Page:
The Party

December 2017

Well that was awkward.  I knew Canada’s big 150 anniversary shindig was going to be difficult but it’s not like I couldn’t go.

I was late to the celebration so they were all in their cups when I arrived and, with the exception of Quebec, none of them know how to drink. New Brunswick actually tried to kiss me but I deked my head and turned the approach into a clumsy hug.

“Happy 150!”  he said after letting me go.

“Actually only 68 for me, so …”  I said.

New Brunswick was at a loss, went sort of cross-eyed for a moment before putting it half together, still finding math hard.

“Right, right … you only joined in … 1927, was it?”

“No, 1949, …” I started to explain that ’27 was the Quebec-Labrador boundary decision but New Brunswick, bored, had already walked away.

Alberta greeted me with a punch in the arm.

“How’s she goin’ b’y?” he said.

“Not bad.”

“Long may your jig bib drawl,” he said, hitting me again. “So many Newfies out west I got the lingo down!”

Alberta always came to these things with a chip on his shoulder, always became jealous of the attention lavished on Ontario and Quebec.  I was about to say something provocative, get him on the go but remembered promising myself when I decided to come that I wouldn’t start another racket with the mainland.

Indeed Canada was across the room huddled with Ontario and Quebec, still unaware I’d even arrived.  Why did she even bother inviting the rest of us to these things?

Saskatchewan made the same mistake as New Brunswick.

“1949? Really?”

“Yep. We took a pass in 1867.”

“You were asked and said, “no”?”

“Yes.  And again in 1869, 1895 and 1902.”

“Why?”

“Lots of issues; taxation, prospect of the railway meant nothing to us and the fishery was booming.”

“How’s your fishery doing now?”

“It’s not ours, it’s Canada’s.”

“How’s that?”

“It was part of the deal.”

“We got out of the Wheat Board.”

“Good for you,” I said.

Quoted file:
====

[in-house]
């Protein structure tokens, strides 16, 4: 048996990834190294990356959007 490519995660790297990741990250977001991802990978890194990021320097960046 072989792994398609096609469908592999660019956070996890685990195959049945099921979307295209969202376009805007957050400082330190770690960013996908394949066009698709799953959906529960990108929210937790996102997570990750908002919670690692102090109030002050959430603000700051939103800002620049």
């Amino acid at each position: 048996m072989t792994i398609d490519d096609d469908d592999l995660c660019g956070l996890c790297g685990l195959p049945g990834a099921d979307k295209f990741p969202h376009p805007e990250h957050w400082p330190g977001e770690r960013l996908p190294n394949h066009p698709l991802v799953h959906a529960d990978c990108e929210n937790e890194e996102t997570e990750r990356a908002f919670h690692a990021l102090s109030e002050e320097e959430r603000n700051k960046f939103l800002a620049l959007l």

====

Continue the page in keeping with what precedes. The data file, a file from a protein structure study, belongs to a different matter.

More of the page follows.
“Why did you finally join?”

“We let corruption and cronyism destroy the place, we were desperate. Same old , same old.”

Ontario went to the washroom and Quebec went outside for a smoke on the bridge giving Canada a first opportunity to come over and welcome me.

“Hey, where’s Labrador!”  Up close I saw that Canada was even drunker than New Brunswick or Alberta.

“The invitation only said “Newfoundland” and you know how sensitive Labrador is about those things, about everything.”

“Damn, I made a point of insisting, but our staff are young and don’t give a shit about anything that happens east of Montreal.  I really like Labrador. Like, really

Everybody knew it was Canada’s attraction to Labrador, and her iron ore, that got us into Confederation, that, truth be told, Newfoundland was seen as a troublesome burden from the start, but it was rarely said out loud.  Maybe I was a little hurt by this, maybe I was making trouble as I vouched I would not, goading Canada when I asked,

“So, where are the Indigenous crowd?”

Canada was crestfallen.

“I invited them but … “

Oh no, I thought, here comes that maudlin drunk Canada again.

“I’m going to make it up to them!” Canada said, “I’m calling them right now, going to reconcile!”

“Sleep on it, Canada,” I suggested.

“No, I’m phoning them right now!”

“Look, here’s an idea; do something practical first, like …. I dunno … getting them fit drinking water or some acceptable housing.  Once that’s done, give the reconciliation a try.”

“I gonna call ‘em right now and acknowledge that this party is being held on unceded aboriginal land!”

Canada was going to do it too, was going to drunk-dial the entire Indigenous mailing list, had the iPhone in hand but, out in the kitchen, a fight over the failure of Energy East appeared to be breaking out between Alberta and Quebec, with Ontario trying to get in between them. Everyone else was standing around watching.  Canada forgot about the Indigenous business and ran to make peace between its Upper and Lower.  I took it as my opportunity to slip out.

Hey, it wasn’t my party.

 

BINGO

BY Jenina MacGillivray

Troy Gallant had curly chestnut hair, and he was tall. By far, he was the cutest and nicest boy in the neighborhood. He would never try to put the moves on you at the Laundromat while you were folding your underwear, for example.

Sending Up Kites

BY Matthew Hollett

NEWFOUNDLAND QUARTERLY was founded in 1901, the same year Marconi flew a 500-foot kite on Signal Hill and intercepted the first trans-Atlantic wireless transmission. The second-oldest magazine in Canada, NQ began as “a literary magazine of interest to Newfoundlanders at home and abroad,” which is not far off the way it describes itself today, as “a cultural journal of Newfoundland and Labrador.” That’s a remarkable persistency of purpose over 116 years.